The edges of your lawn speak volume about your home’s landscape. If the grass is overgrown, or if it’s filled with weeds, it will look messy and unkempt. With a little work, however, you can tidy up the edges of your lawn.
Control Loose Soil
First, make sure the edges are well-defined, without any excess soil covering your lawn’s adjacent sidewalk or driveway. Even small amounts of soil will create a new area in which weeds can thrive.
Therefore, you should control loose soil to ensure your lawn’s edges are well-defined. If you discover soil on the adjacent driveway or sidewalk, use a garden hose or pressure washer – on the lowest pressure setting – to remove it.
Mow Before Edging
Most professional landscapers recommend mowing your lawn before edging it. This makes sense considering that mowing will remove a substantial amount of grass – grass that you’d otherwise need to remove by edging.
So, set your mower blade to a height of about 2 or 3 inches and mow your lawn before edging. Once mowed, you can pull out the string trimmer to clean it up.
Use 180-Degree Angle With Trimmer
After mowing your lawn, you can proceed to clean up the edges with a string trimmer. Rather than holding it parallel to the surface of the soil, however, hold it so the head is positioned at a 180-degree angle.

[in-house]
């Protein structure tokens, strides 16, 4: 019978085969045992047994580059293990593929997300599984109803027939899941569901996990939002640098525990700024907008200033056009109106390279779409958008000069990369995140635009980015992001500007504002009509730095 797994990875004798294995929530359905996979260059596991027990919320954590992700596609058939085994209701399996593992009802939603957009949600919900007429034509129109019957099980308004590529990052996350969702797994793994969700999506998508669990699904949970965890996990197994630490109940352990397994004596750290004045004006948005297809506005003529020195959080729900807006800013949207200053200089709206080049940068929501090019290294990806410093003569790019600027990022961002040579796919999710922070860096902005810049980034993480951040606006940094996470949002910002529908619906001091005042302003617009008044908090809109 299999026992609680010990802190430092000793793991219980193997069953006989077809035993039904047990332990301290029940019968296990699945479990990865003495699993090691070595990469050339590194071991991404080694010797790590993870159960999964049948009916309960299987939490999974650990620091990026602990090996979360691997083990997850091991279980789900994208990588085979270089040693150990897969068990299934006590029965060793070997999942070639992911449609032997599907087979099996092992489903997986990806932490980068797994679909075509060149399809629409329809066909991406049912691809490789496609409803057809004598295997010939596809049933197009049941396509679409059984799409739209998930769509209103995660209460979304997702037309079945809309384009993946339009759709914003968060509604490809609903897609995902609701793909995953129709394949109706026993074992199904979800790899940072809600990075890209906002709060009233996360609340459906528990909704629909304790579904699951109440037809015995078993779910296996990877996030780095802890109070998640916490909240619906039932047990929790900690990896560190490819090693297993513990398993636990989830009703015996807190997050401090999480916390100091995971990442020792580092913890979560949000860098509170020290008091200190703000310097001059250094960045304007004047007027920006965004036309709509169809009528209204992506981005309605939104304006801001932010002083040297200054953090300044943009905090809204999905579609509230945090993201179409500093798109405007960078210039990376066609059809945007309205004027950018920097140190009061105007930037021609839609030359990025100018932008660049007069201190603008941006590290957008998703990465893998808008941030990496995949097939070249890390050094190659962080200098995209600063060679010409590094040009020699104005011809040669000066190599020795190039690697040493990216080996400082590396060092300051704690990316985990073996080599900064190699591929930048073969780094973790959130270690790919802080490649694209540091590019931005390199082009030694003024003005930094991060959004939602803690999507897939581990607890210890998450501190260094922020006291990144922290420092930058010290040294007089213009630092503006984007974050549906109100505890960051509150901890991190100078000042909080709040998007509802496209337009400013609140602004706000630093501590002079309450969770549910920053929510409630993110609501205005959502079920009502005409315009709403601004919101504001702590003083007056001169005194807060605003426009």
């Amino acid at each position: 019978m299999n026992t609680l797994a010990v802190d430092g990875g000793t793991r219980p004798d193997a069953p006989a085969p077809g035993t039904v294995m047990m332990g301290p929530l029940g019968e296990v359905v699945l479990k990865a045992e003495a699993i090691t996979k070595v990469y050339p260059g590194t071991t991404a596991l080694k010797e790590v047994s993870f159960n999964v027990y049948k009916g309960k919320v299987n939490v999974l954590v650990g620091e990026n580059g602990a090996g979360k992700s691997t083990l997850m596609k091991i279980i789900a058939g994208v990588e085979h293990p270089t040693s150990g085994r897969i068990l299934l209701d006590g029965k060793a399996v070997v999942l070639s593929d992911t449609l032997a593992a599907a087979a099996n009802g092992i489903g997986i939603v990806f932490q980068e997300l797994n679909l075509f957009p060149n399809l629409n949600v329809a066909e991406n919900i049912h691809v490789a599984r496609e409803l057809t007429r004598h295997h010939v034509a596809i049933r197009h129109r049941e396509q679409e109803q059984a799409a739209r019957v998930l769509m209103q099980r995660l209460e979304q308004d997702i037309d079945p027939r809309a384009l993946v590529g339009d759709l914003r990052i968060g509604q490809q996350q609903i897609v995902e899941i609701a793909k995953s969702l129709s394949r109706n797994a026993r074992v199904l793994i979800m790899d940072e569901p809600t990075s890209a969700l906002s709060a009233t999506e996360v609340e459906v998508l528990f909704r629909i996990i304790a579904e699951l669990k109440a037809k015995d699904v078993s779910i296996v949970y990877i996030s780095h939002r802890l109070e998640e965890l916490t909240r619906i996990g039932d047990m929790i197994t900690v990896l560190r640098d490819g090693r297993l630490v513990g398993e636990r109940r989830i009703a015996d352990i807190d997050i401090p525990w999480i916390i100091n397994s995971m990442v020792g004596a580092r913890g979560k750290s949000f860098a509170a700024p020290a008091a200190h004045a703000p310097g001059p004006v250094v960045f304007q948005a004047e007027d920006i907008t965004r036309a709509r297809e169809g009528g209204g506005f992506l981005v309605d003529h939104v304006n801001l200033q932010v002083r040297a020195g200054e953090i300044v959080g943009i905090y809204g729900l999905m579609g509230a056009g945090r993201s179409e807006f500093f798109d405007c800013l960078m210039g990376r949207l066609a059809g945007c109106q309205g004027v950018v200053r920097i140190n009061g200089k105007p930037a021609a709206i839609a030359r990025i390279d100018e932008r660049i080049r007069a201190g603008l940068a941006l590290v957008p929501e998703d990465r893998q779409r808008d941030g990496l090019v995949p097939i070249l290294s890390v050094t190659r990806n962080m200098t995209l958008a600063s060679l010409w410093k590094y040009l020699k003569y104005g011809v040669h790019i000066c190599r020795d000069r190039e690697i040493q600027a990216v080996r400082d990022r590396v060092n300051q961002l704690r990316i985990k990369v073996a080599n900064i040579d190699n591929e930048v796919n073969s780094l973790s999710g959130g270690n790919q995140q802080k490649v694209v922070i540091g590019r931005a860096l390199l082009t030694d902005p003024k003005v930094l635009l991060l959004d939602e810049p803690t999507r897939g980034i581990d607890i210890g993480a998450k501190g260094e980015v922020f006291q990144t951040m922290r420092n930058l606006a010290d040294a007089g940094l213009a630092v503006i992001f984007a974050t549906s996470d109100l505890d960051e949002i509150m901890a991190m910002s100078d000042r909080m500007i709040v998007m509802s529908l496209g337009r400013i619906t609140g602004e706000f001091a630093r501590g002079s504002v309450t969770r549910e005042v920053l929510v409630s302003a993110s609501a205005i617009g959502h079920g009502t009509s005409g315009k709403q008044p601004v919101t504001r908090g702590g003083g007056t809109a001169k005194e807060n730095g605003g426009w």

This will allow you to “dig” the head across your lawn’s edge, thereby removing grass and weeds that you wouldn’t otherwise be able to reach.
Don’t Go Too Far Back
The secret to creating clean, well-defined edges on a lawn is not to go too far back when using a string trimmer. In other words, you should keep the trimmer directly on the edge of your lawn.
Moving it too far back on the grass will make it uneven. To prevent this from happening, keep your trimmer aligned with your lawn’s edges at all time.
Consider Lawn Edging
Of course, you can reduce or even eliminate the need to edge your lawn by using lawn edging. Basically, lawn edging is material used to block the edge of a lawn. There’s special lawn edging products available at most gardening stores.
Typically made of aluminum or steel, they consist of thin plates that are embedded into the soil at the edge of a lawn. Alternatively, you can make your own lawn edging using brick or concrete pavers.
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